3-    301-redirects can slow down web sites if there are a lot of them that are clicked at the same time. This can be very problematic if the homepage or first-level pages are being redirected. The reason this slows down a site is because the redirections are all server based. Every time someone clicks a link that is redirected, an action is sent to the server. Keep track of how many URLs are being redirected on your site and figure out if any of them can be removed to speed up the load time.

  • Images (Names and Alt)

This is pretty much known in the SEO community but images cannot be crawled by the search engines. This means that placing a relevant image in an article or on a page does not help your rankings directly. There are a few things that need to be considered when posting images if you want them to be SEO friendly.

The first thing to optimize is the image’s name. This is important because they will show up in the URL when a visitor clicks on the image.  This will help rank the image in Google Images and may help drive traffic. The second element to optimize is the image title. This is a simple line of HTML which is implemented in the image code.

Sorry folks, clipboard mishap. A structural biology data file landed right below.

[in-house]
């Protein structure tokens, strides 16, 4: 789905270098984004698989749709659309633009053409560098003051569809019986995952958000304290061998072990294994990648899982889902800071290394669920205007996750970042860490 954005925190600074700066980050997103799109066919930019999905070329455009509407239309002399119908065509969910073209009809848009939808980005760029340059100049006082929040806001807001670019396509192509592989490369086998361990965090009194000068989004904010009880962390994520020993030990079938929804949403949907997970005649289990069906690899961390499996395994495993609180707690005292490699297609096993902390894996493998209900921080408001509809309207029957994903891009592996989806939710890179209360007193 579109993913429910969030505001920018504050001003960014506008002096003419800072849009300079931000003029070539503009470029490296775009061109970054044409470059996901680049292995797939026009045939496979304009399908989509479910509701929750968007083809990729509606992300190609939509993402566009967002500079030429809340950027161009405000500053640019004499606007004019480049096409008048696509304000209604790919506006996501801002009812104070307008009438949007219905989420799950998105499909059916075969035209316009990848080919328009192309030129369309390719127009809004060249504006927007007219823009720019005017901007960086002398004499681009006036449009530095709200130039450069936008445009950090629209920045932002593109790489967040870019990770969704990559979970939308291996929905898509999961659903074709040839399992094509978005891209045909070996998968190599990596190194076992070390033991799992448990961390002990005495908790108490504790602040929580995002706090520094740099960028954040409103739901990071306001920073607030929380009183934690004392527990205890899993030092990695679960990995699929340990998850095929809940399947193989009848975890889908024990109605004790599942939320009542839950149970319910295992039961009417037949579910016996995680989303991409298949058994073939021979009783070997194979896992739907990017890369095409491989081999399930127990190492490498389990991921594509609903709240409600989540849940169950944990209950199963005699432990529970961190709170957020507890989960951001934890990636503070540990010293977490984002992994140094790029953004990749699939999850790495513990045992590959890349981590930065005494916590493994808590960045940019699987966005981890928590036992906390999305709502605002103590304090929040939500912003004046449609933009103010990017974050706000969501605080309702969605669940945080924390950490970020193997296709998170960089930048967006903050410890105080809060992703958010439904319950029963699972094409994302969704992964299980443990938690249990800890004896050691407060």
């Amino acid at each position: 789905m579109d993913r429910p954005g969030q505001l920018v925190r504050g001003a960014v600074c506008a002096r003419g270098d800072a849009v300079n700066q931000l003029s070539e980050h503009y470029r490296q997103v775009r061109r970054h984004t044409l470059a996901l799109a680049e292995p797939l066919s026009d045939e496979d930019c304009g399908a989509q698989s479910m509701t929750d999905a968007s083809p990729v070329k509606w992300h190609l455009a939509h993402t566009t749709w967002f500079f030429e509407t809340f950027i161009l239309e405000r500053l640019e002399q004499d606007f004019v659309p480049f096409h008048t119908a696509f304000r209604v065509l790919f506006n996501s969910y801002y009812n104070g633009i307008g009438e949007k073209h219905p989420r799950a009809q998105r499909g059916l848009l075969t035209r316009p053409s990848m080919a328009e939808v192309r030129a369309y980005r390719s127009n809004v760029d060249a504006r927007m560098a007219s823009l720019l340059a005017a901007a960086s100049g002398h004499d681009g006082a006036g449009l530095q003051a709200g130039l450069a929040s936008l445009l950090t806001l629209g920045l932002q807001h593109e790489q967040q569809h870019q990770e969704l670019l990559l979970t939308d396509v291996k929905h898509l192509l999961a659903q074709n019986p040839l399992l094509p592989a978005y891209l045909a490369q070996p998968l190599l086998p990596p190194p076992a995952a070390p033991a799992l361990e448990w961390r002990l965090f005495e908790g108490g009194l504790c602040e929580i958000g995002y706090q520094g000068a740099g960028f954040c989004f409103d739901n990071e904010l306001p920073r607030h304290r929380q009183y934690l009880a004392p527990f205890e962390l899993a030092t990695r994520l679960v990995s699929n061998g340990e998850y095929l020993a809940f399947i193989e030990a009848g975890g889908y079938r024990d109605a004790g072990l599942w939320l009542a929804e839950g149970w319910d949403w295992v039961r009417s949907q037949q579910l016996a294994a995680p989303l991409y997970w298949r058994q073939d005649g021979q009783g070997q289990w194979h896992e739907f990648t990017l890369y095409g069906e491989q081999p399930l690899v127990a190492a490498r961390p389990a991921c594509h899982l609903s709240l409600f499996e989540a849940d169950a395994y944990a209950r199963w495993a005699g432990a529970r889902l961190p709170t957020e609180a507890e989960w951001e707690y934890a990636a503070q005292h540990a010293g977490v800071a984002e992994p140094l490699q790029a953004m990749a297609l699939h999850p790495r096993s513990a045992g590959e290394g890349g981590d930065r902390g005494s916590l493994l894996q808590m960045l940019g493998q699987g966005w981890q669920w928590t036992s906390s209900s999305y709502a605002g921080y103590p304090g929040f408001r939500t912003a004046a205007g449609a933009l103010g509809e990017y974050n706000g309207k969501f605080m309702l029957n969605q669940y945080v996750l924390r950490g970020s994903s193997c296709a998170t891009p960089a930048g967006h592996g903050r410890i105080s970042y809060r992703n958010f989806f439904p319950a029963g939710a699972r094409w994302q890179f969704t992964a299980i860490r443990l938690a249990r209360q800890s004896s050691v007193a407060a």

The third and final method for optimizing images is to place alt tag. This is very similar to what the title of the image is and acts as another signal when a search engine crawls the image. Again, the alt tag is a simple line of code and can be placed as follows:

alt= “SEO Tips for Web Design”

  • Header’s for Copy

Headers are great for two reasons: (1) keeps readers engaged and (2) provides added SEO value to your content. It should act as a one line summary of what the upcoming content should be to ensure that the reader knows what’s ahead in the article and prompts them to continue reading.

The second added value that headers provide is helping the article rank for its targeted keywords. Placing a keyword in the header tag will provide more value then placing it strictly in the content.  For example, let’s say your article is about dog breeds and you want to rank for Terriers, you might consider writing your H tag as follows:

<h1>Terriers: The Best Dog Breed for Your Family</h1>

Keep your most important keywords at the front of the header.

I hope these SEO tips will help with your web ventures. All these SEO tactics can be implemented at a very low cost and will provide you with improved results immediately. Depending on the competition in your vertical, onsite SEO is all that is needed to get the rankings you need.

About The Author

Alex Galasso is a SEO Analyst at the Montreal web development company NVI Solutions Inc. In his spare time, Alex also writes about independent video games and manages a portfolio of websites. Feel free to contact Alex for any inquiries at agalasso [at] nvisolutions [dot] com.

How to Write a Killer Sales Page

Writing an Effective Sales Page